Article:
Translation: The Birth Story of an Illegal Child
In 2015, the Chinese government officially reformed its infamous one-child policy to a “two-child policy,” relaxing the family planning rule that critics had long cautioned was contributing to demographic distress. Following the move, experts warned that it would not be enough to answer the challenges facing Chinese society after four decades of a one-child policy. Beyond that, other unexpected challenges have arisen from the two-child policy, and the demographic trend-correcting baby-boom that the change was intended to catalyze has so far not materialized.
As some Chinese regions attempt to offer other incentives to stimulate a faltering birthrate and official moves are read by some as hints that further relaxation of the policy is imminent, an essay on WeChat tells the birth story of a so-called “black child” (hēi háizi 黑孩子)—born illegally at the height of China’s family planning restrictions. CDT has translated the full essay, written by @HuoLaoye (霍老爷):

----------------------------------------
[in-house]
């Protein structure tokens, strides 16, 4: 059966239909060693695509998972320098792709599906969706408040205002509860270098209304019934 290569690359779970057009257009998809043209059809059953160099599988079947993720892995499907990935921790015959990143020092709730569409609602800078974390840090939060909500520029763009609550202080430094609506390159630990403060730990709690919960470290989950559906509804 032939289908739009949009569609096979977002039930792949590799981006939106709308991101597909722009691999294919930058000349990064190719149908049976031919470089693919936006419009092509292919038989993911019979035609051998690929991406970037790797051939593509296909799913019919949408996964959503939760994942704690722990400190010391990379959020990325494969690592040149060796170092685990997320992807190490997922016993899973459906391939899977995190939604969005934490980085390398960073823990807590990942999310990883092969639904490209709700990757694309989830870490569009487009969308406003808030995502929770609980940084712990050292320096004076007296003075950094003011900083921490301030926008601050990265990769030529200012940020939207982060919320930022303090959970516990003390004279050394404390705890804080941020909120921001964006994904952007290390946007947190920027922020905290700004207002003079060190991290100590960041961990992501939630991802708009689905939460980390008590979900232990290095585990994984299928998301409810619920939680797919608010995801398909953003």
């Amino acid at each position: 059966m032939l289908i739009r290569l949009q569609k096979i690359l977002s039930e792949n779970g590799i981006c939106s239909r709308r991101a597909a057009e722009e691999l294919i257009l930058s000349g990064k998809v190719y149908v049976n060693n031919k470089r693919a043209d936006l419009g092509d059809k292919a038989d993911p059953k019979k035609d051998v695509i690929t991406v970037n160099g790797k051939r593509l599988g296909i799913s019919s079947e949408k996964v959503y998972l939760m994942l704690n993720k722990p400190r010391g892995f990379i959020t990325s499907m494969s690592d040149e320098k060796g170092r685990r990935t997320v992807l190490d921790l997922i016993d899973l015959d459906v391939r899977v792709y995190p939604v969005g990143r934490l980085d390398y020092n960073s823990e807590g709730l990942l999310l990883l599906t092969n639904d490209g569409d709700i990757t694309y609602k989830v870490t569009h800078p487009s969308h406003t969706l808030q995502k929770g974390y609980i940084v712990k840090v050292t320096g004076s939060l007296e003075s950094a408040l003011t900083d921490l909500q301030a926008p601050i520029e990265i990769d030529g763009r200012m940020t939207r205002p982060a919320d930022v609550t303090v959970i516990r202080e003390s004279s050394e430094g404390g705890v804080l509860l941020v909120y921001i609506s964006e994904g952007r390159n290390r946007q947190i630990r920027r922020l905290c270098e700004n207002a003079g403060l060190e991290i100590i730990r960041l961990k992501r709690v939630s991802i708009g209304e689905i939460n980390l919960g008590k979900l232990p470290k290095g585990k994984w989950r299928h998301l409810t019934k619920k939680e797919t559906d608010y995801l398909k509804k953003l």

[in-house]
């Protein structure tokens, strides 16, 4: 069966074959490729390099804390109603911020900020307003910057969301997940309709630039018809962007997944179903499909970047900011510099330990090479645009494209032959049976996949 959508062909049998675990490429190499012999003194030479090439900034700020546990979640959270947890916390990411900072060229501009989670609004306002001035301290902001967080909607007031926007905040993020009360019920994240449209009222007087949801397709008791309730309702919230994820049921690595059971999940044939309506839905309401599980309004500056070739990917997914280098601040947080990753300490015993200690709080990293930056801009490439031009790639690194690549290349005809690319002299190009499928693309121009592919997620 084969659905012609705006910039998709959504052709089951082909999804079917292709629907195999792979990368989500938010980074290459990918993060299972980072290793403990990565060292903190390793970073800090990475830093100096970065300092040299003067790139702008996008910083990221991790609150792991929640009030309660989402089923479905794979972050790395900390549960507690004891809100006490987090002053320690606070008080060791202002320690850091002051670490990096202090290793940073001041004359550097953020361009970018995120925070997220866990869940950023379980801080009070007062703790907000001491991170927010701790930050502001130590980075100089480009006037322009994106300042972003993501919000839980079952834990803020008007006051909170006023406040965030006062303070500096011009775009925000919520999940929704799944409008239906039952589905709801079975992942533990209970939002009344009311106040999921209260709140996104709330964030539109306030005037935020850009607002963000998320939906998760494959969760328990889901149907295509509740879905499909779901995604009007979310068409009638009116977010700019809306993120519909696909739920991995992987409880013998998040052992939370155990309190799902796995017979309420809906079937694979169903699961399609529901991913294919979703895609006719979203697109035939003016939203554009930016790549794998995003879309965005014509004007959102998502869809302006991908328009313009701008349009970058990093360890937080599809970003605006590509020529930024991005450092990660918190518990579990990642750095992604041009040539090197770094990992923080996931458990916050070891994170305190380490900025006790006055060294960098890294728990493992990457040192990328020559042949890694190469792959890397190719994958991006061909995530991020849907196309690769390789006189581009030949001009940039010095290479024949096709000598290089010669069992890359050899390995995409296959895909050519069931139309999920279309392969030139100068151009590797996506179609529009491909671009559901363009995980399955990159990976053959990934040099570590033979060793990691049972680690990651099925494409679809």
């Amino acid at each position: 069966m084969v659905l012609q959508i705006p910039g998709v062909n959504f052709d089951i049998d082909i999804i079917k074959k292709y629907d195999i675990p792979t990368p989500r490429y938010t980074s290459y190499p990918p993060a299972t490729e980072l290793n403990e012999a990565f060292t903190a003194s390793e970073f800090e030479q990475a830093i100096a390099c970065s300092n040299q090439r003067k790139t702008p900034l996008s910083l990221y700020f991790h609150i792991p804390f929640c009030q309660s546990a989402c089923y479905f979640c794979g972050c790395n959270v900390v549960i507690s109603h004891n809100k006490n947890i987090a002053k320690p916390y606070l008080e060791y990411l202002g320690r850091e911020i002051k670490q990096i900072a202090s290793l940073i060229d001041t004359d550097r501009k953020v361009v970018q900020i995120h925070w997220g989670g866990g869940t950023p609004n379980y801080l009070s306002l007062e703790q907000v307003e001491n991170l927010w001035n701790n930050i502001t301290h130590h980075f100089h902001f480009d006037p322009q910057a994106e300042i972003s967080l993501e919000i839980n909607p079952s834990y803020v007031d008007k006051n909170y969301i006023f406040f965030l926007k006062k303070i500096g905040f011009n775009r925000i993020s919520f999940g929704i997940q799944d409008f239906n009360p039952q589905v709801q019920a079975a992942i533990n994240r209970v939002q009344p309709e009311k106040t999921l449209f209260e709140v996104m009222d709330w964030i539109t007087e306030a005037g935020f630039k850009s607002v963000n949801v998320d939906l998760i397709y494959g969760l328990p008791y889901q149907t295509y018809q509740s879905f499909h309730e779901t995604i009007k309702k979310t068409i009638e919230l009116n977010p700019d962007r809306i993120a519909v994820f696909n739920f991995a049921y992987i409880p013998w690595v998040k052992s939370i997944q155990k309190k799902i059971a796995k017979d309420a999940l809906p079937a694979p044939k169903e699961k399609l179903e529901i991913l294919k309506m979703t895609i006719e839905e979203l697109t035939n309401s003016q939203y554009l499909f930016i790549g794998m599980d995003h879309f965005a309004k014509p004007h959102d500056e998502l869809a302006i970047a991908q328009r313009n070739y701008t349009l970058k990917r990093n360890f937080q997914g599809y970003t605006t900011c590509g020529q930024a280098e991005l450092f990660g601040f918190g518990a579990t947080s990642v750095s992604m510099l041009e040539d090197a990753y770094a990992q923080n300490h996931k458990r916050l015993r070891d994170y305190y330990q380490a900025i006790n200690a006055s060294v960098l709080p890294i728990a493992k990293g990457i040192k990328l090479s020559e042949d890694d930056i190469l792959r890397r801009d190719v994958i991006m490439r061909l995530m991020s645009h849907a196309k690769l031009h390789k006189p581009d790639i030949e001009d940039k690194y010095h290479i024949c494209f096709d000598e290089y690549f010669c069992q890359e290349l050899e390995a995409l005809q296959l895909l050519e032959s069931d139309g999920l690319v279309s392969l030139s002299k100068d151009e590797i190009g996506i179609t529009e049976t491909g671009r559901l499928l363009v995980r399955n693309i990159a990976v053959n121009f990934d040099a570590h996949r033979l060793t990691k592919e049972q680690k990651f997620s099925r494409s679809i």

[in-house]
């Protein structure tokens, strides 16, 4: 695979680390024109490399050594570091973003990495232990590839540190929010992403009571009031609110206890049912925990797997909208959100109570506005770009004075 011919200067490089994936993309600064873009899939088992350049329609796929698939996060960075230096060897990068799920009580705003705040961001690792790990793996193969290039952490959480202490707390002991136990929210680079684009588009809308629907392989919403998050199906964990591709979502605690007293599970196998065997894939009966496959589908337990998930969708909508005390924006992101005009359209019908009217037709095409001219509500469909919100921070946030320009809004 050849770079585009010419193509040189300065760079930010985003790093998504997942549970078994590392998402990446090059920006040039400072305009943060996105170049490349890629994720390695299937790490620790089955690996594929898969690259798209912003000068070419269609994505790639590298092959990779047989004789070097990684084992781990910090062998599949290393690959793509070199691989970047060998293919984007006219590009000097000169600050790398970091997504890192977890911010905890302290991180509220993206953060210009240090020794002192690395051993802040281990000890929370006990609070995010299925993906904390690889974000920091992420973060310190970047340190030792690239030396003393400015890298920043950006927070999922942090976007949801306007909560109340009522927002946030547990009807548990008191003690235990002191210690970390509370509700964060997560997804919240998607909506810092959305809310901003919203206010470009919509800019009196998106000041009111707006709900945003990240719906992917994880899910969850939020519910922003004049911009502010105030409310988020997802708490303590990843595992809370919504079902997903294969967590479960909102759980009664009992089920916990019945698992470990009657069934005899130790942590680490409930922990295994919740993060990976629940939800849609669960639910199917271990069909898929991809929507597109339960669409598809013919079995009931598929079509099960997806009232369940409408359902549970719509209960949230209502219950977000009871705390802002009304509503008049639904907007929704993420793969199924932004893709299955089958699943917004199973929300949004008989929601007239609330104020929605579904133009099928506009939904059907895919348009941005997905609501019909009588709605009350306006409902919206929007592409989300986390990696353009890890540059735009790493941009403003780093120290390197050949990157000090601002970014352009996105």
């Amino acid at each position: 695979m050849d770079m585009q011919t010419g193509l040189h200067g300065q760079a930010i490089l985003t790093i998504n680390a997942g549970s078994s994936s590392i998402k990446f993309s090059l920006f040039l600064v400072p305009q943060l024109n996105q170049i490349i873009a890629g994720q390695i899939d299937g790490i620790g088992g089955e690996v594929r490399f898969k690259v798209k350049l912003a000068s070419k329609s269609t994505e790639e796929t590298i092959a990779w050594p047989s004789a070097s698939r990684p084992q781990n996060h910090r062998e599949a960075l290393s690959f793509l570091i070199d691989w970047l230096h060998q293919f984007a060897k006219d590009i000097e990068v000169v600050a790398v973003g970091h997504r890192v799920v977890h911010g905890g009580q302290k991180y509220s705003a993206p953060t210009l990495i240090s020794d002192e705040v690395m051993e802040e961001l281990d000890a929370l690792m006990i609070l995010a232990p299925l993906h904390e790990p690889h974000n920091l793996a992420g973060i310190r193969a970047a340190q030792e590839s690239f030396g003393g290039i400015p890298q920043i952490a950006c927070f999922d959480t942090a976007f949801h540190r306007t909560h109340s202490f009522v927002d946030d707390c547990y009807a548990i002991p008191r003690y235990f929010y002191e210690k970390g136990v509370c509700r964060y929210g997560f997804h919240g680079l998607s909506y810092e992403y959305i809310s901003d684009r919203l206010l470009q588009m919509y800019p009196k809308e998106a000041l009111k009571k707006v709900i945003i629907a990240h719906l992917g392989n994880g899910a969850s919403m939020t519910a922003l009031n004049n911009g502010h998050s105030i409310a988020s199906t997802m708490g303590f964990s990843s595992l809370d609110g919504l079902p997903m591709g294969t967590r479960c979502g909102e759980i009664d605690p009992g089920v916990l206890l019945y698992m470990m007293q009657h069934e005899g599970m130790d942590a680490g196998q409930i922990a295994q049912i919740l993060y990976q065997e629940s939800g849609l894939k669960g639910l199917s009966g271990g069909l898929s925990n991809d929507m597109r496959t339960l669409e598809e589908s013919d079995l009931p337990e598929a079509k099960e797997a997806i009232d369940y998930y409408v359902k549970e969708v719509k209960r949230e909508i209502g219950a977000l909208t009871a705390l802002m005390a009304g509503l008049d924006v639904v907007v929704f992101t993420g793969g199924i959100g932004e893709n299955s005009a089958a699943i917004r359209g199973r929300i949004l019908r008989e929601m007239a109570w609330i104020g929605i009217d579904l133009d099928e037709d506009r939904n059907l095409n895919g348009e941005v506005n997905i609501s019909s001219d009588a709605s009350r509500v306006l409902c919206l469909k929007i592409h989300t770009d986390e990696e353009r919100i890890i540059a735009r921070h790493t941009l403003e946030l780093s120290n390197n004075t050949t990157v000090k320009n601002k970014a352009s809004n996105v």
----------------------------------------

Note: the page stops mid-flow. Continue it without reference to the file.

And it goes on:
My mother gave me three lives.
In my family I was the third eldest, born in the 1980s. Children like me are known as “black children,” not because our skin is black, of course, but because we exceeded the birth-control policy and have no hukou.
I was born at a time when China’s family planning policy was at its strictest. My parents didn’t originally plan on having me. My father recommended I be aborted, but my mother cried for a long time—the child is soon coming to us and for him to never get the chance to see us is such a pity.
So the two of them decided that I’d be born.
My mother’s stature was slender, she worked just like everyone else. At first others didn’t know about me, but later I was discovered and reported. At that time, family planning held veto power over all else. If a single county was caught breaking the policy, then all other good work it had done would be for naught. The county CCP secretary had to personally lay down military order.